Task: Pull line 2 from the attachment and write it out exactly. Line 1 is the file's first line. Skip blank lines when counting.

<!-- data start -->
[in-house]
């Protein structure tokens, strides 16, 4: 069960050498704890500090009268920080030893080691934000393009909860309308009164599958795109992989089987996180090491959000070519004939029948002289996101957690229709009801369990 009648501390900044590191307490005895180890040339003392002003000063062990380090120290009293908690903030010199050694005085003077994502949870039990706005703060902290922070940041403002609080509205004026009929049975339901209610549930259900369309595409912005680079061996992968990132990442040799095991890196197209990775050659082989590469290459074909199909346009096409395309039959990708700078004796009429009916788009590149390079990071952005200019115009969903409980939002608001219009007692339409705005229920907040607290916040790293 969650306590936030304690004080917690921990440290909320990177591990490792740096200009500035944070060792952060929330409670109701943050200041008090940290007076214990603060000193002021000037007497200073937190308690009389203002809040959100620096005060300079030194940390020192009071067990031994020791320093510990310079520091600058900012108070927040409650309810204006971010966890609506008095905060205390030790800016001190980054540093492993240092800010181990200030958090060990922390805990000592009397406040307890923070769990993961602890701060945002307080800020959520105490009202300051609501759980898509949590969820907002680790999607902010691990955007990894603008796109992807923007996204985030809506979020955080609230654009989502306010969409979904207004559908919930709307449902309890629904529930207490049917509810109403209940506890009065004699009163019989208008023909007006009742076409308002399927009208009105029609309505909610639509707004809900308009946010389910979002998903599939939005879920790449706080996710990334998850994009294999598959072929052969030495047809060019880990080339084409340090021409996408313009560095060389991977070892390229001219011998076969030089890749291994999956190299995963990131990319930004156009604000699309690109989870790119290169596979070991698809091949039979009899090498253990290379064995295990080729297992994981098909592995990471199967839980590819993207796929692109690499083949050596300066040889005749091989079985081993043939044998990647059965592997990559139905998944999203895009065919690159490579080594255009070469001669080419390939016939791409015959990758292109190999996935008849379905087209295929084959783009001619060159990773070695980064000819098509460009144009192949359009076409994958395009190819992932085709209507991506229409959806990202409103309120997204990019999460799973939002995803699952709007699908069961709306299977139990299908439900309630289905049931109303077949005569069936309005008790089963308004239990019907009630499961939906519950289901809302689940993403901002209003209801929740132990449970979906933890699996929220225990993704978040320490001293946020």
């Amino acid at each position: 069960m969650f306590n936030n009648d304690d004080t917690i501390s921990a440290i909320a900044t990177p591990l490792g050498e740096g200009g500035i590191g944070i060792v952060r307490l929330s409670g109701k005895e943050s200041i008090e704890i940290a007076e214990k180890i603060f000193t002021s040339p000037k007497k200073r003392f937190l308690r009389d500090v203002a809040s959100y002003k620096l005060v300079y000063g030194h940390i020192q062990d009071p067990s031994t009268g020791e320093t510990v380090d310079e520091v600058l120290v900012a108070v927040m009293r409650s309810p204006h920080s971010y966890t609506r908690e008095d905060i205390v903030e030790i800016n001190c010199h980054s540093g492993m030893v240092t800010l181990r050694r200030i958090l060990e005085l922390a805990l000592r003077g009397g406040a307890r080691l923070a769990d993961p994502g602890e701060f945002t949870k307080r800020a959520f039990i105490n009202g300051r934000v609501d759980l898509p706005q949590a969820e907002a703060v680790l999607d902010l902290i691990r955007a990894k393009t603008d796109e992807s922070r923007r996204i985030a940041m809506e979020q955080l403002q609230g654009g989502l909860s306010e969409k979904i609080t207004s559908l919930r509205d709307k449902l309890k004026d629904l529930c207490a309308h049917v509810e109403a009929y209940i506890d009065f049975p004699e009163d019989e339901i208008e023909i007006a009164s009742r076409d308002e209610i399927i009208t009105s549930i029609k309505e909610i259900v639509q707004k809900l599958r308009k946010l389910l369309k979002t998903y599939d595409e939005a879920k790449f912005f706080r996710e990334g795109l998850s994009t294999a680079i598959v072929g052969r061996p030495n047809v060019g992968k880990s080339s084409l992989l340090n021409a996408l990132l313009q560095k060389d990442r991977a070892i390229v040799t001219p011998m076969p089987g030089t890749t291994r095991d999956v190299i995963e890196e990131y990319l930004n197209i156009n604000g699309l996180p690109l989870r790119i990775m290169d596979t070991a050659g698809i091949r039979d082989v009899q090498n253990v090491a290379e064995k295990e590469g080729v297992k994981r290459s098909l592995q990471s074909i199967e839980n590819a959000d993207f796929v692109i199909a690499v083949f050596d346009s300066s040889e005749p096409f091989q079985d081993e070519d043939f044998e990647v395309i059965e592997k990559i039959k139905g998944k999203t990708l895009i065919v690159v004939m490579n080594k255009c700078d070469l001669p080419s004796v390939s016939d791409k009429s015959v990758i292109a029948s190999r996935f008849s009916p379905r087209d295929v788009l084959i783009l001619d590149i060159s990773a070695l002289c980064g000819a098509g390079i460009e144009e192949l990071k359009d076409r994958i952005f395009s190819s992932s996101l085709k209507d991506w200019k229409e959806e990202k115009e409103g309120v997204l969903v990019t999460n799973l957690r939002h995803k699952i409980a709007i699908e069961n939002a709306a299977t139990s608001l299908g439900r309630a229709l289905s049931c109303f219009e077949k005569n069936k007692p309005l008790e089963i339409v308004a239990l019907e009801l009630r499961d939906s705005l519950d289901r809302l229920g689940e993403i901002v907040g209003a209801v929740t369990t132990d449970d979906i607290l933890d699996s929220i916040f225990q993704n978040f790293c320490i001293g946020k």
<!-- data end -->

């Protein structure tokens, strides 16, 4: 069960050498704890500090009268920080030893080691934000393009909860309308009164599958795109992989089987996180090491959000070519004939029948002289996101957690229709009801369990 009648501390900044590191307490005895180890040339003392002003000063062990380090120290009293908690903030010199050694005085003077994502949870039990706005703060902290922070940041403002609080509205004026009929049975339901209610549930259900369309595409912005680079061996992968990132990442040799095991890196197209990775050659082989590469290459074909199909346009096409395309039959990708700078004796009429009916788009590149390079990071952005200019115009969903409980939002608001219009007692339409705005229920907040607290916040790293 969650306590936030304690004080917690921990440290909320990177591990490792740096200009500035944070060792952060929330409670109701943050200041008090940290007076214990603060000193002021000037007497200073937190308690009389203002809040959100620096005060300079030194940390020192009071067990031994020791320093510990310079520091600058900012108070927040409650309810204006971010966890609506008095905060205390030790800016001190980054540093492993240092800010181990200030958090060990922390805990000592009397406040307890923070769990993961602890701060945002307080800020959520105490009202300051609501759980898509949590969820907002680790999607902010691990955007990894603008796109992807923007996204985030809506979020955080609230654009989502306010969409979904207004559908919930709307449902309890629904529930207490049917509810109403209940506890009065004699009163019989208008023909007006009742076409308002399927009208009105029609309505909610639509707004809900308009946010389910979002998903599939939005879920790449706080996710990334998850994009294999598959072929052969030495047809060019880990080339084409340090021409996408313009560095060389991977070892390229001219011998076969030089890749291994999956190299995963990131990319930004156009604000699309690109989870790119290169596979070991698809091949039979009899090498253990290379064995295990080729297992994981098909592995990471199967839980590819993207796929692109690499083949050596300066040889005749091989079985081993043939044998990647059965592997990559139905998944999203895009065919690159490579080594255009070469001669080419390939016939791409015959990758292109190999996935008849379905087209295929084959783009001619060159990773070695980064000819098509460009144009192949359009076409994958395009190819992932085709209507991506229409959806990202409103309120997204990019999460799973939002995803699952709007699908069961709306299977139990299908439900309630289905049931109303077949005569069936309005008790089963308004239990019907009630499961939906519950289901809302689940993403901002209003209801929740132990449970979906933890699996929220225990993704978040320490001293946020």